BofA: Oil rally and EU bid to cut reliance on Russian crude set to boost GCC finances

Crude prices may average $110 a barrel this year if the conflict in Ukraine is resolved quickly, Bank of America says

Riyadh. Saudi Arabia's fiscal surplus may rise to 10 per cent of GDP, with oil prices averaging $110 a barrel. Reuters

GCC oil-exporting economies will benefit from higher crude prices and the EU’s efforts to find new energy sources as the bloc looks to reduce its reliance on Russian hydrocarbons, said Bank of America.

With the higher oil windfall “we will see fiscal surpluses in all of the Gulf countries”, this year, said Jean-Michel Saliba, a director and Mena economist at BofA.

Oil prices surged past $130 a barrel on Tuesday, their highest since 2008, after US President Joe Biden announced that the US would ban crude, gas and coal imports from Russia.

The move tightened US sanctions on the world's second-largest energy exporter after its military offensive in Ukraine.

Prices eased after the UAE envoy to the US said the country supports increasing output in tight market conditions.

Brent, the global benchmark for two thirds of the world's oil, hit $116.60 a barrel while West Texas Intermediate, the gauge that tracks US crude, was at $112.60 at 12.39pm UAE time.

The US move to ban Russian oil, about 3 per cent of its crude imports, is intended to freeze the country out of markets and isolate its economy.

Russia supplies about 40 per cent of Europe's gas and 30 per cent of its oil.

The EU has not followed the US with an outright ban but said it will phase-out Russian hydrocarbons by the end of this year and look for alternative sources of oil and gas in the meantime.

BofA expects oil prices to average $110 a barrel this year if the conflict is resolved quickly. However, in the worst-case scenario, where energy supplies are severely affected, the average price may jump to $130 per barrel in 2022.

The higher average oil price reflects extreme volatility and oil at $130 a barrel will put energy, which accounts for 8 per cent of global gross domestic product, “firmly in the place where we are invoking demand destruction”, said Hootan Yazhari, Mena and global frontier market research head at BofA.

The average oil price at such an elevated level is “very detrimental”, he said.

The economic momentum in the broader Mena oil-exporting countries has been picking up, with crude prices surging 67 per cent last year.

For Saudi Arabia, the world’s largest exporter of crude, every $10 increase in the price of a barrel of oil will boost its GDP by 0.5 per cent. If oil averages $110 a barrel, that would translate into a fiscal surplus of 10 per cent of GDP.

Kuwait stands to gain the most in terms of its fiscal balance with higher oil prices and Bahrain the least, Mr Saliba said.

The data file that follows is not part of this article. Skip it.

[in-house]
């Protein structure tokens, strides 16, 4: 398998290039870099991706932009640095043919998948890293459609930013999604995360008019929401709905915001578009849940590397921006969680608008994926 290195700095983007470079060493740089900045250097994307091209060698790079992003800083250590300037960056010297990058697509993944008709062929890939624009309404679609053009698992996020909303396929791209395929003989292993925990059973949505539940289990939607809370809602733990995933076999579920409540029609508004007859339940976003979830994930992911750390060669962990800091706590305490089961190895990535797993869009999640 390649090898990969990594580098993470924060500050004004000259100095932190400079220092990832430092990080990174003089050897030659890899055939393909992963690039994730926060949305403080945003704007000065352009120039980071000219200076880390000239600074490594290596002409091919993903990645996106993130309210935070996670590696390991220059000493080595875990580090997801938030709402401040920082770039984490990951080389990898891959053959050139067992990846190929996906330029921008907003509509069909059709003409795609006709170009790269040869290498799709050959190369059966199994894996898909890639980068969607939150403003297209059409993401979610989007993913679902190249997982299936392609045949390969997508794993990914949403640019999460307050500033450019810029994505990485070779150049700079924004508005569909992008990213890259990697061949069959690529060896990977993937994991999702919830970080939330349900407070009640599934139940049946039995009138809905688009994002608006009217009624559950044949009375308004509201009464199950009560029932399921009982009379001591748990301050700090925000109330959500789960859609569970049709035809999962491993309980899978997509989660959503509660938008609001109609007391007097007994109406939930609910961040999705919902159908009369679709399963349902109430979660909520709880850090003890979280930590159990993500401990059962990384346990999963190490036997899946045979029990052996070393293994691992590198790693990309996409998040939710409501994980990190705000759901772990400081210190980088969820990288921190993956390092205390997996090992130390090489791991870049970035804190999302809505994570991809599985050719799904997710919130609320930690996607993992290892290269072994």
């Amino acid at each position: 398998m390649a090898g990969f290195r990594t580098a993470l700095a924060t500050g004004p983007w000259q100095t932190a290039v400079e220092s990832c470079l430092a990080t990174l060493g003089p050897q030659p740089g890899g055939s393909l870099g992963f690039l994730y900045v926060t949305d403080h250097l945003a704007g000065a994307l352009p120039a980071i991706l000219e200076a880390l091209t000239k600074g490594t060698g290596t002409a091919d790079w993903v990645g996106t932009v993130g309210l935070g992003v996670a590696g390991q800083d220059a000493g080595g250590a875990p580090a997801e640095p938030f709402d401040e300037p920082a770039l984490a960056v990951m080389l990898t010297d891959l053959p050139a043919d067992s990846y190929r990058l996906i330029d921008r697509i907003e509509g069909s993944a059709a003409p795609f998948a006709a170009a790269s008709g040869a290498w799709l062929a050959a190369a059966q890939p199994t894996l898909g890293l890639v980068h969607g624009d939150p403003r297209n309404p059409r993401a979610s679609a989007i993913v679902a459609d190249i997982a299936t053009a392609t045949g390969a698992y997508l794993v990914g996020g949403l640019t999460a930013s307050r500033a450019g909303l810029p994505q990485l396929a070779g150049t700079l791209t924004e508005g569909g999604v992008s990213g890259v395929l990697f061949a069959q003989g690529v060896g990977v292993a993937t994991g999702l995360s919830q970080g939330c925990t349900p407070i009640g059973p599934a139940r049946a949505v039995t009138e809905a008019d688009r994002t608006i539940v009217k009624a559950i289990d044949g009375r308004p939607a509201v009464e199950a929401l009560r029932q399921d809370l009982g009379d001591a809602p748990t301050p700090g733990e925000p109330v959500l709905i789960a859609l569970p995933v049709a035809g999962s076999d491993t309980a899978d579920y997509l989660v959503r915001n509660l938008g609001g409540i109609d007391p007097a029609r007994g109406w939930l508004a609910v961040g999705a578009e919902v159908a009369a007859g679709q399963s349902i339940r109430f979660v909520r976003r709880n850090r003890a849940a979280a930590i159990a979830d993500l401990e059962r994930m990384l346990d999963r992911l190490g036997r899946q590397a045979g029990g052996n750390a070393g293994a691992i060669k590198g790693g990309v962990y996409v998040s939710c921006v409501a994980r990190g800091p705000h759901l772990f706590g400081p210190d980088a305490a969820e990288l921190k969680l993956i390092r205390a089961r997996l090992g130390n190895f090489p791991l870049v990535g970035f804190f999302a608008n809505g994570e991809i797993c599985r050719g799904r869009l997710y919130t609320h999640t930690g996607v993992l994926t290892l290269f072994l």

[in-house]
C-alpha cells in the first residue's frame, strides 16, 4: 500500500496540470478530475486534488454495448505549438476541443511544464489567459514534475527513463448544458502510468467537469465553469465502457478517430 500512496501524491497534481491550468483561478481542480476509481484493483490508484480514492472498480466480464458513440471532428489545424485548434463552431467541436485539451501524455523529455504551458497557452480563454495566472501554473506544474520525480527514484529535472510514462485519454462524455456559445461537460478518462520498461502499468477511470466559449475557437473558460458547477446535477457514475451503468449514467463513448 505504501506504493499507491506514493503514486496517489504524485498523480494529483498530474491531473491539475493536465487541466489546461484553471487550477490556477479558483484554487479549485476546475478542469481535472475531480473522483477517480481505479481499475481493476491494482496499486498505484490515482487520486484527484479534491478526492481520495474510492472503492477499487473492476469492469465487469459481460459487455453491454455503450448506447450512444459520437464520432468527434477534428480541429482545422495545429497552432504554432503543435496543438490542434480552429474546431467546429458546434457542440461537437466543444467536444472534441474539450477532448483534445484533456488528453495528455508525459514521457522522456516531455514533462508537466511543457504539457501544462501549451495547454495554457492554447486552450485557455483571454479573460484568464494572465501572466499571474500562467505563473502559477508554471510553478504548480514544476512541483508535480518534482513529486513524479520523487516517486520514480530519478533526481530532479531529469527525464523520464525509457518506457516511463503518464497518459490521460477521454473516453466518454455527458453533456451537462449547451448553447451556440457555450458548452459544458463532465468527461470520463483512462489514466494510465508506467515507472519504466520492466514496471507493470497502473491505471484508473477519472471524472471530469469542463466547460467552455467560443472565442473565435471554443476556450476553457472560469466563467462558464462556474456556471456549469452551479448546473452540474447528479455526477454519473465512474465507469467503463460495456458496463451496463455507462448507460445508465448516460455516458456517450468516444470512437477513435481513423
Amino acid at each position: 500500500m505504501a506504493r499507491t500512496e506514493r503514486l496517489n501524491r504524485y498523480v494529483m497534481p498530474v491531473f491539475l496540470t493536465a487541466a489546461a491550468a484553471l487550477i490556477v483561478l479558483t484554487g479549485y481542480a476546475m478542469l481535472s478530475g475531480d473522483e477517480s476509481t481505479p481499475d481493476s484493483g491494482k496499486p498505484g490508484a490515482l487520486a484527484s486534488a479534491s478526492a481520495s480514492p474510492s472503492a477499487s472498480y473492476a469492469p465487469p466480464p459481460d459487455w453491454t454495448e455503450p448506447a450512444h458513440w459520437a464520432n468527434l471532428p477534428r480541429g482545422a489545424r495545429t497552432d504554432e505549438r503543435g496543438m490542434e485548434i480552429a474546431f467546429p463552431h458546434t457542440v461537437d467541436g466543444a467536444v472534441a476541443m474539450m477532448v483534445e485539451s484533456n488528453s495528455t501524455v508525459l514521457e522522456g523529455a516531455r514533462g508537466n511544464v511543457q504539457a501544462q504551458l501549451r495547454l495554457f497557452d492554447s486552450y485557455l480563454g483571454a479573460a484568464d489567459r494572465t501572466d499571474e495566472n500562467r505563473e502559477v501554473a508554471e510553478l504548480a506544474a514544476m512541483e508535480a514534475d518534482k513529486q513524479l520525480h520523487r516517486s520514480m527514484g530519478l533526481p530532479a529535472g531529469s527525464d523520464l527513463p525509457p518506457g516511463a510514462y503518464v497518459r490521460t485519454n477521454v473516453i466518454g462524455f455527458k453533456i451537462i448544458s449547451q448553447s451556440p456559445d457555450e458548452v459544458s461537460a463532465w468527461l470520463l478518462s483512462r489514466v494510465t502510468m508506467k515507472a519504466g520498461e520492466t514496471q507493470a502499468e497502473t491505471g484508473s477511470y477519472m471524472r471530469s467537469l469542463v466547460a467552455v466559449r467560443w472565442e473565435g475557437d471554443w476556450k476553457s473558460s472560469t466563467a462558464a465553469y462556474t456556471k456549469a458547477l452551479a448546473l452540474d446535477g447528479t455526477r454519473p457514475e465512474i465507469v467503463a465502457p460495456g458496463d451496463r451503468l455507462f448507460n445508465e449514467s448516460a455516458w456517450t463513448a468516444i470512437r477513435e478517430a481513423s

Qatar, one of the world’s biggest natural gas producers, will be a “winner” along with Egypt in the potential supply of gas to the EU. However, the near-term upside is limited as output increases over time to meet demand.

The volatility caused by the Russia-Ukraine crisis could result in a greater push to develop spare capacity in the GCC.

The geopolitical uncertainty in the region will mainly stem from developments related to Iran and talks to revive country's nuclear deal.

Gulf countries have traditionally relied on the sale of hydrocarbons for most of their revenue. However, governments have introduced reforms and economic transformation programmes over the past few years to diversify their economies and reduce their reliance on oil.

“We have not seen the commensurate increase in budget oil price assumptions,” Mr Saliba said. “These remain conservative, which suggest that there is an element of spending control when it comes to budget policies.”

The fiscal reserves of GCC states will receive a boost this year. Saudi Arabia can channel some of the oil windfall to its sovereign fund, the Public Investment Fund, and use it to bridge funding gaps for the mega projects it has lined up as part of its Vision 2030 programme, he said.

The kingdom fiscal surplus this year bodes well for economic growth, Mr Saliba said.

The continuing reforms in the UAE have also boosted its medium-term outlook. The country’s budget remains conservative, with the government aiming for a fiscal balance in 2024.

Furthermore, the introduction of a corporate income tax going forward will “also help in this respect”, he said.

“We think it will also nudge development of the higher value-added sectors [of the economy] over the medium term,” Mr Saliba said.

Updated: March 10, 2022, 1:07 PM
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